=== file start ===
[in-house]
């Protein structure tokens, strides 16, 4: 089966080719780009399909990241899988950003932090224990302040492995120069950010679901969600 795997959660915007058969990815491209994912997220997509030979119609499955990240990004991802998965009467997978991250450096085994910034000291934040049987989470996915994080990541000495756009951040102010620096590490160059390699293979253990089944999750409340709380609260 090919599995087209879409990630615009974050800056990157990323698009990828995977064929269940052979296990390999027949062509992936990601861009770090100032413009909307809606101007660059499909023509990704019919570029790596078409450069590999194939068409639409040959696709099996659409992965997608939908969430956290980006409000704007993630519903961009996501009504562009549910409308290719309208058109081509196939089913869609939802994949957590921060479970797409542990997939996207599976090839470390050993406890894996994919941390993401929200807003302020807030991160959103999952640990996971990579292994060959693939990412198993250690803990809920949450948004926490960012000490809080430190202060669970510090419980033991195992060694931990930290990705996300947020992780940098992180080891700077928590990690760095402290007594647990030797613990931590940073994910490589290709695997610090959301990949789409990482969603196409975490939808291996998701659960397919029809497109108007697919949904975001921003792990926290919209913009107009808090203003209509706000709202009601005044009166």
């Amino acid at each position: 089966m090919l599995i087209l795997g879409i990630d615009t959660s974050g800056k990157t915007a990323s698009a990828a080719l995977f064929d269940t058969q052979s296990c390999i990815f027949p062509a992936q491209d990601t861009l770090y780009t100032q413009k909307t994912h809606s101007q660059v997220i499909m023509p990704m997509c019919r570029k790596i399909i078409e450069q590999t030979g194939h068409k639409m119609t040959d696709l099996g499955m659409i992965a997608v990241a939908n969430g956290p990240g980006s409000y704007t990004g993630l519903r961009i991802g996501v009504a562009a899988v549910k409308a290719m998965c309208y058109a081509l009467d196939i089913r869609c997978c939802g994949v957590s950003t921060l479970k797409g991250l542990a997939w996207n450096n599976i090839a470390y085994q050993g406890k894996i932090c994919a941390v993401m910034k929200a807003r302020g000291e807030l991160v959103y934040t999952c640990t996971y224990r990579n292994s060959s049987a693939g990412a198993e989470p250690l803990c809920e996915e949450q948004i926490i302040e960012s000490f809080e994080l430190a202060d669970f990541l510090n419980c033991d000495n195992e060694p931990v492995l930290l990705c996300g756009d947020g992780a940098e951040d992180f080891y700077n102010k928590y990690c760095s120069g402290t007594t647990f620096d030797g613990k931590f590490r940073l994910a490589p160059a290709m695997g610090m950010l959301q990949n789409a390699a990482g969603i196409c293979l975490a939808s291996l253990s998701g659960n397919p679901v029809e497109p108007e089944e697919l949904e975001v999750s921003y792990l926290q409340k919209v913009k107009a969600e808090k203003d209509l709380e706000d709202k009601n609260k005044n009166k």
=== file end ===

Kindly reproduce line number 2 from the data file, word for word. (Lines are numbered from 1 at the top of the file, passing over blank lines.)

């Protein structure tokens, strides 16, 4: 089966080719780009399909990241899988950003932090224990302040492995120069950010679901969600 795997959660915007058969990815491209994912997220997509030979119609499955990240990004991802998965009467997978991250450096085994910034000291934040049987989470996915994080990541000495756009951040102010620096590490160059390699293979253990089944999750409340709380609260 090919599995087209879409990630615009974050800056990157990323698009990828995977064929269940052979296990390999027949062509992936990601861009770090100032413009909307809606101007660059499909023509990704019919570029790596078409450069590999194939068409639409040959696709099996659409992965997608939908969430956290980006409000704007993630519903961009996501009504562009549910409308290719309208058109081509196939089913869609939802994949957590921060479970797409542990997939996207599976090839470390050993406890894996994919941390993401929200807003302020807030991160959103999952640990996971990579292994060959693939990412198993250690803990809920949450948004926490960012000490809080430190202060669970510090419980033991195992060694931990930290990705996300947020992780940098992180080891700077928590990690760095402290007594647990030797613990931590940073994910490589290709695997610090959301990949789409990482969603196409975490939808291996998701659960397919029809497109108007697919949904975001921003792990926290919209913009107009808090203003209509706000709202009601005044009166």